Life Under the Ice: The Effect of Ice Development on Photosynthetic Submerged Plants
Bishop, Sochima; Callahan, Rowan; Sendelbach, Luke
Many submerged plants rely on photosynthesis as a means to obtain sugars and oxygen. Plants that inhabit deeper regions have limited exposure to sunlight, as light irradiance decreases exponentially with increasing distance from the surface. During the winter, ice growth over a lake adds additional light obstruction. Ice sheets may grow to a thickness that reduces light availability to a level that no longer supports photosynthesis. While modeling the growth of ice sheets computationally is not new, there have not been studies linking ice sheet growth with the obstruction of light used for photosynthesis. This study investigates the conditions necessary to grow an ice sheet sufficiently thick to reduce the light irradiance 20 meter below the surface to 10% of the irradiance hitting the surface of the ice. Our investigation looks at upstate New York and considers a region containing the expanding ice sheet, the water below it, and an insulating 2 centimeter thick layer of snow that only exists when an ice sheet does. To model the growth of the ice sheet we modelled the heat transfer and treated the ice layer as a solid with a no flow liquid water domain underneath. We included Syracuse specific time-dependent air temperature conditions, a convective heat transfer coefficient, radiative flux from sunlight and radiation from the atmosphere at the surface of the lake to mimic common wintertime conditions. We also used zenith angle information from upstate New York latitude and longitudes. A semi-infinite boundary at a constant temperature was established at the bottom of the domain to simulate a deep lake. Additionally, we incorporated water’s temperature dependent density in modeling heat transfer in the domain. Finally, we implemented these design specifications (dimensions, equations, boundary conditions, and physics) in COMSOL software for numeric analysis for the duration of an entire month. After implementing the model with the above conditions, we were able to show that our model successfully computes the growth and decay of ice over time for small northern lakes. We obtained a model of the temperature variation within the ice layer and water underneath at discrete points in time, as well as the depth of the ice sheet over the course of the time period. Our model demonstrated that ice formation never reached a thickness sufficient to impede photosynthesis in our Syracuse location given normal conditions and moderate future weather shifts. However, our model includes flexibility to incorporate a range of different weather conditions, which may be used to monitor whether climate change can drive ice formation enough to inhibit photosynthesis.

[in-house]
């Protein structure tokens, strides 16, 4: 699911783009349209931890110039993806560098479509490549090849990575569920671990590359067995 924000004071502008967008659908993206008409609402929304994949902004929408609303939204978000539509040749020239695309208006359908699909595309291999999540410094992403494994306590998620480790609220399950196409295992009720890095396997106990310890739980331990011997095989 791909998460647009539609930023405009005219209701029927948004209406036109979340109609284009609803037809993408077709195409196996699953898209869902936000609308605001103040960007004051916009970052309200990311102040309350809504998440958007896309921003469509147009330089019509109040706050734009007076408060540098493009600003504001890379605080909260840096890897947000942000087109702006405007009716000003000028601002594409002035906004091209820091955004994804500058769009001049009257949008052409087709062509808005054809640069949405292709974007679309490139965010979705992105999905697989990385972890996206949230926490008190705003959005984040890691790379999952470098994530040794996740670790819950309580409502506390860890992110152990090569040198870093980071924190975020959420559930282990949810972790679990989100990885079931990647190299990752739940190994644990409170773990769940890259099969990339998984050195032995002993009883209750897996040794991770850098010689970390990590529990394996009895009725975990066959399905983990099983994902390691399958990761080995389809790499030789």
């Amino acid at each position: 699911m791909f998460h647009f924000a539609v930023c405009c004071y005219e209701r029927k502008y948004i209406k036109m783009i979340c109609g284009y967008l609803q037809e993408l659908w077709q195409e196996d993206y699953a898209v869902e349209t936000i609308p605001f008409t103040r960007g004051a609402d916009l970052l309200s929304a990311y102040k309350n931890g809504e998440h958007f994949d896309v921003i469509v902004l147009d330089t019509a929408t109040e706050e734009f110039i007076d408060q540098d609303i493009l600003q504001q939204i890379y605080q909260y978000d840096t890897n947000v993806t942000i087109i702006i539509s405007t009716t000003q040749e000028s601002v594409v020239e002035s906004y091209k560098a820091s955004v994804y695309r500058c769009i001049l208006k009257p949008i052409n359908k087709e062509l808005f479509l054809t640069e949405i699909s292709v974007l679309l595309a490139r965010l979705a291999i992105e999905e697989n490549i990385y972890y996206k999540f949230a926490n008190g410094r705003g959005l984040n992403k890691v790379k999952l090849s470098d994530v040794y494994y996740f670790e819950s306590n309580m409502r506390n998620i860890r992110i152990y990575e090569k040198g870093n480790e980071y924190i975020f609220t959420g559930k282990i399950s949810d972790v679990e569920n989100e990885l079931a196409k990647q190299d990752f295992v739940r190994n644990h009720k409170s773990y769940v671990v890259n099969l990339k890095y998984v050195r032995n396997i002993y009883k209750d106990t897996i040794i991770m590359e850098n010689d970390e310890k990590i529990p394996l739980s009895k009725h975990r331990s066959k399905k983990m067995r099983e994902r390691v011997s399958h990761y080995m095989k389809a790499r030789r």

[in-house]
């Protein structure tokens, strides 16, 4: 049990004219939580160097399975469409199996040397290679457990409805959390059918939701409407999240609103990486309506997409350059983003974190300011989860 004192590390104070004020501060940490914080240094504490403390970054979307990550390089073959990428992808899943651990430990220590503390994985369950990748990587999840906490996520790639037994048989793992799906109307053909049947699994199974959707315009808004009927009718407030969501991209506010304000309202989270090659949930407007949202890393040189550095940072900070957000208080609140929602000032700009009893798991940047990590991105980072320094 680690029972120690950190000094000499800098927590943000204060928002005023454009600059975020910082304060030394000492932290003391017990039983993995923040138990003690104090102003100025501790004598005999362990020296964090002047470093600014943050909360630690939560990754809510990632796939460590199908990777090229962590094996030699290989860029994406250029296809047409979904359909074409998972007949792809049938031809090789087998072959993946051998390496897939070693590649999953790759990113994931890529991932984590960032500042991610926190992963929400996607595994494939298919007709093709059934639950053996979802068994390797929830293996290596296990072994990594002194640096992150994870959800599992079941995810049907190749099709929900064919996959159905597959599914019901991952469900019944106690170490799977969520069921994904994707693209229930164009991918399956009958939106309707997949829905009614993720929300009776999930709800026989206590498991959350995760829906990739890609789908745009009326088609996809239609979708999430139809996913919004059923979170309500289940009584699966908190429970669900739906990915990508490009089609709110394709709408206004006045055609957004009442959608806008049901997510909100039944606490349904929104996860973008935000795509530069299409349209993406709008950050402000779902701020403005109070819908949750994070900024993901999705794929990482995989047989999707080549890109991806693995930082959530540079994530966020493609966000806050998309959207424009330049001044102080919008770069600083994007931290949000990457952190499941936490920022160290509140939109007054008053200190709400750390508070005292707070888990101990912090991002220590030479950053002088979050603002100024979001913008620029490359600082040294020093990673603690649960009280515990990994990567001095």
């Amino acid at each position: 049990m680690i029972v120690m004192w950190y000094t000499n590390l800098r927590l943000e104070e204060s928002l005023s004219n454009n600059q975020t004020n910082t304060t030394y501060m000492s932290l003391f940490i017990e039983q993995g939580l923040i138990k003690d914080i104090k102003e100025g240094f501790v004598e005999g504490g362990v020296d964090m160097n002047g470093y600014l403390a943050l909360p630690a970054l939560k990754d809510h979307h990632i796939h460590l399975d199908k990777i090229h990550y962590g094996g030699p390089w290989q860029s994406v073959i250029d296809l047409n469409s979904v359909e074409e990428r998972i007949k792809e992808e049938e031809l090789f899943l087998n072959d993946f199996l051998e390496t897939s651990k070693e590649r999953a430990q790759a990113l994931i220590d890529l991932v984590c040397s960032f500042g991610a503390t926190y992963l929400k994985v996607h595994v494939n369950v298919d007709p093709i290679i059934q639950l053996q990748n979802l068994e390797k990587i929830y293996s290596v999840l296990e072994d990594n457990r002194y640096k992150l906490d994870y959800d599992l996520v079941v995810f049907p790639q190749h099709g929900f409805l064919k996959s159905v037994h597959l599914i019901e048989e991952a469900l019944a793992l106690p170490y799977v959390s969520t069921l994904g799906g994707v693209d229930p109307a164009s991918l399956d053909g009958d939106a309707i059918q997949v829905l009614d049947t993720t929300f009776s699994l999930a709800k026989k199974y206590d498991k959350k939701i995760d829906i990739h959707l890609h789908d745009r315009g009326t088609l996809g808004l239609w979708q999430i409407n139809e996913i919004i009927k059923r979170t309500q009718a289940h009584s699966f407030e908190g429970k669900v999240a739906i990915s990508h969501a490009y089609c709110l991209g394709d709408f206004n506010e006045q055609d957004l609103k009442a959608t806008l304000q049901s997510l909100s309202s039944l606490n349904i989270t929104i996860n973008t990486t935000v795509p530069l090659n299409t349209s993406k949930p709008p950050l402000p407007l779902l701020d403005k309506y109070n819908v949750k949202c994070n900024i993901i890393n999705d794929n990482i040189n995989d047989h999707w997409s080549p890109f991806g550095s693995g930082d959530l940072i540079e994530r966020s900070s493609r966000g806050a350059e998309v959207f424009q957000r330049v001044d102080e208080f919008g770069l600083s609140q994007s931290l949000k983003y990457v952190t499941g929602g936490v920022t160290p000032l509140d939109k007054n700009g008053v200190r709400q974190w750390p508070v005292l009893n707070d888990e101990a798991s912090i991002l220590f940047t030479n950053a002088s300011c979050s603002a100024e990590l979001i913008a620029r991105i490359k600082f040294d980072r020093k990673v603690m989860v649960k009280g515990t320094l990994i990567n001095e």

Ice-formation, Photosynthesis, New York, COMSOL, heat transfer